Tips for Reducing Your Water Consumption
Our water, specifically which is sourced from non-bottled varieties, will come from one of two sources – either from above-ground resources like lakes and rivers or from underground aquifers or wells. To learn the specifics of your local water supply, try requesting an annual water quality report from the utility company providing your community with water.
There is a lot of creative thought being put into the process of recycling water, using “gray water” and of course, the quality of our water considered potable. The reports are also sent out to customers by July 1st of each year. There you’ll begin to uncover what lurks in your drinking water supply including contaminants and chemicals like chlorine and chloramines (which are toxic to fish and amphibians).
It is important to know what’s in your water supply so you know what you need to filter out. This will help you choose the best water filter for you and your family. The report also gives you a summary of water sources i.e. lakes, rivers, aquifers, reservoirs). To further uncover what’s really in your tap water send a sample to lab and have it tested.
You can also go to http://www.epa.gov/safewater/dwinfo/index.html to learn more.
If you follow the green movement – or even adopt measures to protect your own health, you may have heard about “Reverse Osmosis” (RO). In decades past, scientists noted that water molecules would spontaneously migrate through certain membranes that were separating a dilute solution from a concentrated solution. This phenomenon is called osmosis. They also noted that if pressure was added to the higher contaminant solution, this natural flow could be reversed. This reversal allows the contaminant solution to be concentrated further and allows purified water to be produced.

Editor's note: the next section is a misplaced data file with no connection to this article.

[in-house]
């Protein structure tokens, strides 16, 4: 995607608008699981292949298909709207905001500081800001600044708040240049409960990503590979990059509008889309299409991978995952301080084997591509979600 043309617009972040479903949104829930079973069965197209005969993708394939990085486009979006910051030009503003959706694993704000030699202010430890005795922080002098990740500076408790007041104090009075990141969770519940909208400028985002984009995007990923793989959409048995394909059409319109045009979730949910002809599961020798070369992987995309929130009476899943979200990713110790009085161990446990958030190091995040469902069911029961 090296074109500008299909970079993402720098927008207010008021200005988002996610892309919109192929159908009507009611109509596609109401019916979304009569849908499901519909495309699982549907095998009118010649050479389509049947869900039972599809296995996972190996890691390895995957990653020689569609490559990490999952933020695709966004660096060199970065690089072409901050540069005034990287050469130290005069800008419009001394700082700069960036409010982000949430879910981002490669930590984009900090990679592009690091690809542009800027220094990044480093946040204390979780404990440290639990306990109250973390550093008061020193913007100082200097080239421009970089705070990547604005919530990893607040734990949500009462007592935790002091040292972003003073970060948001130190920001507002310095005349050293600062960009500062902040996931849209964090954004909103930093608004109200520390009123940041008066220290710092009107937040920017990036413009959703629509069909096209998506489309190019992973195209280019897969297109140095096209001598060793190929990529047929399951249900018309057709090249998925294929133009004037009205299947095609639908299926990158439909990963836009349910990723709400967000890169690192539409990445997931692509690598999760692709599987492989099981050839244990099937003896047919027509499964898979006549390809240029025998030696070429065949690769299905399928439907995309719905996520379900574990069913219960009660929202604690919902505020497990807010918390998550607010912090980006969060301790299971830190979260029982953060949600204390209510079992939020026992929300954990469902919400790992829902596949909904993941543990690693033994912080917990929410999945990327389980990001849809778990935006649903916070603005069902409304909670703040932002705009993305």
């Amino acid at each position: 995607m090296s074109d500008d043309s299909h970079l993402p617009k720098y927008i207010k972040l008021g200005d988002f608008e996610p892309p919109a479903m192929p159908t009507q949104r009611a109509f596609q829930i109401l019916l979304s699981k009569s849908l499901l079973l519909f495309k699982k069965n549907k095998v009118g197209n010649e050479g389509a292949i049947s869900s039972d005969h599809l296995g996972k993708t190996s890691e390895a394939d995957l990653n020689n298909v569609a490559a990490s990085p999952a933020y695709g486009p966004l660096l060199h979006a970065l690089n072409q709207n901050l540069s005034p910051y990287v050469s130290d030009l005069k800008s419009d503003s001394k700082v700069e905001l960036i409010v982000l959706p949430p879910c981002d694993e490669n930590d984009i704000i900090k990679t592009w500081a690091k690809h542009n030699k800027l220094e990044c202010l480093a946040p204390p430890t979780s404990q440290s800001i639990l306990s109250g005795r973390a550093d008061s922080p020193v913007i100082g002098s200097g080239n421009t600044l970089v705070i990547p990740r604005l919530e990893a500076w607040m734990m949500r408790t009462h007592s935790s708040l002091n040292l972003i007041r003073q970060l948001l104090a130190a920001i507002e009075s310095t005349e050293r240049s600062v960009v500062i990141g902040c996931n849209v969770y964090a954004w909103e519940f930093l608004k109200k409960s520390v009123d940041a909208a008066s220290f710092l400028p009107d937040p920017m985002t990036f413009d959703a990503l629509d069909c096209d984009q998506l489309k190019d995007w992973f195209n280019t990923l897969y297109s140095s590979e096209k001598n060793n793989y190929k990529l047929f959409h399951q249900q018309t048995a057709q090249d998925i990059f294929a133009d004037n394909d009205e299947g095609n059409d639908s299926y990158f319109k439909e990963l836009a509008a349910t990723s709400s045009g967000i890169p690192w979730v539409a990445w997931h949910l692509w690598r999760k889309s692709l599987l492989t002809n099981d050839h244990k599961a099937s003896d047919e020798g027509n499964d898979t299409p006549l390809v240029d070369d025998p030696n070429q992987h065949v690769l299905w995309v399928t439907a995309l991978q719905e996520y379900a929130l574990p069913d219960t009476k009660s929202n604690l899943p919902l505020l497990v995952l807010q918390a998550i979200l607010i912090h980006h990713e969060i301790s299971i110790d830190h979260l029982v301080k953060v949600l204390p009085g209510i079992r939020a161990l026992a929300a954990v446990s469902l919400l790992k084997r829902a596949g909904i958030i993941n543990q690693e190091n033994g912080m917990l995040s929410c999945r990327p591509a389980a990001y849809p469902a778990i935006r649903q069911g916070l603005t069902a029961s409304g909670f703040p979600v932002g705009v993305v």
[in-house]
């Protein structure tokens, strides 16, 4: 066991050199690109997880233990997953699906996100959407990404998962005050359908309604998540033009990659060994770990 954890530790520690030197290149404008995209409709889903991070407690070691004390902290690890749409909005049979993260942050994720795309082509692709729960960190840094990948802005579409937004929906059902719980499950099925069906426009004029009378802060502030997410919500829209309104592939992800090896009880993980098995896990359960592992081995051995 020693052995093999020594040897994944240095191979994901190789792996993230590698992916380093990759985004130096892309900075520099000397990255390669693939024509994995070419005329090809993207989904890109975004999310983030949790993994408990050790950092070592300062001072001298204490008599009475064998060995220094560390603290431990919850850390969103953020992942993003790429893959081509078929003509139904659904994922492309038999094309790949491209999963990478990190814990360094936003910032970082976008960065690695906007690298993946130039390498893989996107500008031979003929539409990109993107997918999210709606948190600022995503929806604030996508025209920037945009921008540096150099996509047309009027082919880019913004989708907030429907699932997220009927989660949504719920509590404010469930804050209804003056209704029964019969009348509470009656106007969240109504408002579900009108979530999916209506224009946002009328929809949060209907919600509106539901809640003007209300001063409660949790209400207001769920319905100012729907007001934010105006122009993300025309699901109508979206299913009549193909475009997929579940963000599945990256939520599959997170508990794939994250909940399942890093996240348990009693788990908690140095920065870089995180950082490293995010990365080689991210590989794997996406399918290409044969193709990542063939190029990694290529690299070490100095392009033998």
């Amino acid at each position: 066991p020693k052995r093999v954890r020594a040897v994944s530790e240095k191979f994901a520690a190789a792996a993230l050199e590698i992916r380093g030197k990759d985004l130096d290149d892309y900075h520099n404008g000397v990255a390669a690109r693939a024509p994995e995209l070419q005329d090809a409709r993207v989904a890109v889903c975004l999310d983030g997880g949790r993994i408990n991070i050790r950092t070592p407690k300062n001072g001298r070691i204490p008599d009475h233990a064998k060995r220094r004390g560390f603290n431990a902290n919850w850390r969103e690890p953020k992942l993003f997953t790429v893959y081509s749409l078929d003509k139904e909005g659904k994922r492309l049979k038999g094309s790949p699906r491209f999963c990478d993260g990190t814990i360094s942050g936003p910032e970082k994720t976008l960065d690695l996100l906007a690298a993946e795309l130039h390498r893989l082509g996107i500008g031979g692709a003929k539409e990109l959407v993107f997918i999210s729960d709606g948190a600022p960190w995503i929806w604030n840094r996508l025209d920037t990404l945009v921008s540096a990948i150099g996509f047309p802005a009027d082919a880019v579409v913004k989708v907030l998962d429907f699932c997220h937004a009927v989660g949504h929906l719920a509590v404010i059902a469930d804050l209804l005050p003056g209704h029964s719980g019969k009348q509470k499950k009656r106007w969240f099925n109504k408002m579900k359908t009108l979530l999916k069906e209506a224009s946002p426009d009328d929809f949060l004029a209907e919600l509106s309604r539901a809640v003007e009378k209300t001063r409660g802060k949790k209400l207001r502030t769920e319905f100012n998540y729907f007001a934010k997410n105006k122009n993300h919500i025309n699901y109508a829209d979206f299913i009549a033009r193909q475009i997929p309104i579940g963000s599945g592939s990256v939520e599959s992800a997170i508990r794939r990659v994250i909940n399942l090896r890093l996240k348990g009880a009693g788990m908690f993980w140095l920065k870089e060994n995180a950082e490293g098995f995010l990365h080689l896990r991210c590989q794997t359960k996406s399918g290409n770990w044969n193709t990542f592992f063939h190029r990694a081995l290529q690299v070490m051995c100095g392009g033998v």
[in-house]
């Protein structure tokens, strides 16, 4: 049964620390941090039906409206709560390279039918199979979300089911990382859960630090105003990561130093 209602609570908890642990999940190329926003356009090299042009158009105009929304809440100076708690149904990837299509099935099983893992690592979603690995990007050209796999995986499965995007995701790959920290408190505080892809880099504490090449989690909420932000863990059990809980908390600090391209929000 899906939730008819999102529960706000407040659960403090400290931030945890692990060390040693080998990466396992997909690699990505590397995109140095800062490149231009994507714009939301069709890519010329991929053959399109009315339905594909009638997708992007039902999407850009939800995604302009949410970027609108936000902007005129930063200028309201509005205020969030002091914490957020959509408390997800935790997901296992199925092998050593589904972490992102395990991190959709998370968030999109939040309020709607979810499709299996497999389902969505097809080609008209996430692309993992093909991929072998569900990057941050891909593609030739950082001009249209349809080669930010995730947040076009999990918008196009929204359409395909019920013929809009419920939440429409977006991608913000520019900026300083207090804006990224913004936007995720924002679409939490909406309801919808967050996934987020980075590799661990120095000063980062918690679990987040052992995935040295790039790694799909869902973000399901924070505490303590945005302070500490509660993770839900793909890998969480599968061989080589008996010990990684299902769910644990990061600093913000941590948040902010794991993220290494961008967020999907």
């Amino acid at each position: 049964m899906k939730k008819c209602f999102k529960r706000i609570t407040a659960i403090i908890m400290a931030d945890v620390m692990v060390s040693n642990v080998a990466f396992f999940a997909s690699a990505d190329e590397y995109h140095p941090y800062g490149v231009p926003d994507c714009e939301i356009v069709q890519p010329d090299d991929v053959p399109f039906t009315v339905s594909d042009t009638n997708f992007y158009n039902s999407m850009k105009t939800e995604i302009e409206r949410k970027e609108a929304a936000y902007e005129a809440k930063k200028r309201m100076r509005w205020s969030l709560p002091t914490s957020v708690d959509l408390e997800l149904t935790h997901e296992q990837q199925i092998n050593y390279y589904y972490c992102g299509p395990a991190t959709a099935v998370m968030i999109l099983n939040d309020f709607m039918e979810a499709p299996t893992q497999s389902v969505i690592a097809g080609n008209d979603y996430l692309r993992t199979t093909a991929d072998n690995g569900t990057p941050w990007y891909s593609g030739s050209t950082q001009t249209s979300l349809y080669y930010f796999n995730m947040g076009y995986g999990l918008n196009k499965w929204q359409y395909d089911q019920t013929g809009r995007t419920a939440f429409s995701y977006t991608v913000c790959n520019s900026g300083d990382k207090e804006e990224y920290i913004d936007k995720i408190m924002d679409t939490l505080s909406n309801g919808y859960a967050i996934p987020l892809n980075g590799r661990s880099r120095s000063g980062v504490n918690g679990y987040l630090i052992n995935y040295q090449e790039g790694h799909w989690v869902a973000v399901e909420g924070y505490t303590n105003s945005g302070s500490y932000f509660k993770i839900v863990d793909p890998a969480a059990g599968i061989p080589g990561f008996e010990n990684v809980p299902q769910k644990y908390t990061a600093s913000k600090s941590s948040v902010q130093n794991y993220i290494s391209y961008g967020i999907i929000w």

Where only a small volume of treated water is needed, approximately 0-10 gallons per day (gpd), RO is typically the preferred recommendation for clients as it is a flexible and cost-efficient treatment process – readily available for private home use. Devices treating small volumes of water are often called “under-the-sink” or “point-of-use” (POU) sized treatment devices. Treatment devices that purify all water used in a home are commonly called “whole house” or “point-of-entry” sized water treatment devices.
Is Bottled Water Better?
If your water supply comes from large flats of plastic water bottles, clients should consider changing this habit. We don’t want to encourage changing one behavior for health reasons, only to bring another known concern to our client.
Apart from contaminants and plastics, bottled water can be a lot more expensive than what comes from kitchen tap; furthermore, if RO is used, there is really no need for bottled water apart from personal preference. So if you are looking for smart recommendations for your client, this is a one-way approach to the topic of water. But for anyone looking to trim costs, this is a great place to begin. This will save your client money and ideally, cleaner water. Since most bottled water is really just tap water (most bottles are now labeled “P.W.S.” to indicate that the water is actually from a “public water source.”). When one considers the possible risks involved with consuming foods/liquids from plastic (which leach chemicals into the water or food), the decision to switch to an RO method becomes more favorable. Remember that water bottles are often made of PVC (polyvinyl chloride), which is an environmental hazard itself.